Jonathan Schell, The Nation's peace and disarmament correspondent for nearly two decades, was an extraordinary colleague, reporter, writer and thinker. It is difficult to imagine The Nation without his thoughtful, humane and powerful voice. I will miss him.
The power and persuasiveness of so much of Jonathan's work came not only from his elegant style, clarity of analysis and powerful logic but also in the enduring belief that there is no idea so powerful as a moral one. In a special 1998 Nation issue making the case for nuclear abolition, he compelled us to confront the nuclear peril in which we all find ourselves, and he brilliantly laid out the argument that there exists a viable and desirable alternative to continued reliance on war and nuclear weapons. On the nuclear crisis, no voice was as clear, no writing as perceptive as Jonathan’s, going back to his acclaimed 1982 book The Fate of the Earth and his articles in The Nation and in other publications.
In the days after September 11, and in the weeks running up to the disastrous invasion of Iraq, Jonathan was one of the most thoughtful, reflective and independently critical voices to emerge in a media landscape filled with calls for war and vengeance. His weekly column, "Letter from Ground Zero," launched just hours after 9/11, was a remarkable chronicle of those charged times. Never losing his bearings, as so many others did, Jonathan used the column to unwaveringly advance the case for sensible and moral non-military actions.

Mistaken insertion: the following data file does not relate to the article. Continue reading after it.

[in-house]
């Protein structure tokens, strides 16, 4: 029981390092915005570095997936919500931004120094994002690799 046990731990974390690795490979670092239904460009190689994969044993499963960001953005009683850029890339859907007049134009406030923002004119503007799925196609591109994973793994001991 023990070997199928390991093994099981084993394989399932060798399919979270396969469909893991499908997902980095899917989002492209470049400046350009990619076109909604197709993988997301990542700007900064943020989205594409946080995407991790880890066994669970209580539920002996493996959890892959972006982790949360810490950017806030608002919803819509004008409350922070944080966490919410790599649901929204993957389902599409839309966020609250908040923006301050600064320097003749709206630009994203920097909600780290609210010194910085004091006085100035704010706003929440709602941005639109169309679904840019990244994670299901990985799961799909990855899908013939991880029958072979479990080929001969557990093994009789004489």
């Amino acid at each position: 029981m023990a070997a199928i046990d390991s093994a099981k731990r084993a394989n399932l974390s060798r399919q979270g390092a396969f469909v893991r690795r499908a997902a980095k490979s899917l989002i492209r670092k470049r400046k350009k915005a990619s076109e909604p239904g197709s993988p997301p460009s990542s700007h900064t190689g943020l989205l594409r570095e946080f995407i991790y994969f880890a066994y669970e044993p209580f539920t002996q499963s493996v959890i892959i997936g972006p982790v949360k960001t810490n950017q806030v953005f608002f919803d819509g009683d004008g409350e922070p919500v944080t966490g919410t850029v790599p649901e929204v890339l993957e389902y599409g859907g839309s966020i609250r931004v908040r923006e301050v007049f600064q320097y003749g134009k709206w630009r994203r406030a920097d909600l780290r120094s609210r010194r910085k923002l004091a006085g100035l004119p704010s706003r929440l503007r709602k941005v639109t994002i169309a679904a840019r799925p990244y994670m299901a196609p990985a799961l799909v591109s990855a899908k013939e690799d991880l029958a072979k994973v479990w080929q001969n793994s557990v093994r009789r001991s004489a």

In his February 2003 essay, “The Case Against The War,” Jonathan mounted an impassioned and historically informed argument against a war that is now almost universally understood to have been a disaster. And in an unsigned "Open Letter to Congress" (which Jonathan wrote) published on the cover of The Nation in October 2002, just as the fog of war and national security fully enveloped the Congress and media, Jonathan invoked Martin Luther King, Jr.: “A time has come when silence is betrayal...The case against the war is simple, clear and strong.” And in themes that came with his years of reporting on war and violence and military debacle—Vietnam was a journalistic crucible for him—Jonathan sounded the alarm: “As disrespectful of the Constitution as it is of the UN Charter, the Administration has turned away from law in all its manifestations, and placed its reliance on overwhelming force to achieve its ends. In pursuit of empire, it endangers the Republic at home....Members of Congress! Be faithful to your oaths of office and to the traditions of your branch of government. Think of the country, not of your reelection. Defend the Constitution. Affirm the Republic. Preserve the Peace. Vote against the war in Iraq.”
They did not heed his counsel.
Yet Jonathan's outlook was never bitter, cynical or angry about the state of our country or the world. He was more the citizen-philosopher who believed his readers would find their way if they had all the information necessary to deduce the answer.
A day hasn't gone by in these last months, when Jonathan was too ill to write, that I haven't wanted to talk to him, sit and riff—a term he once told me best described the style and pace of our talks--about all sorts of ideas and stories he might do. I cherished our many conversations over these last 20 years—ones often held during fraught moments when Jonathan was the ideal interlocutor.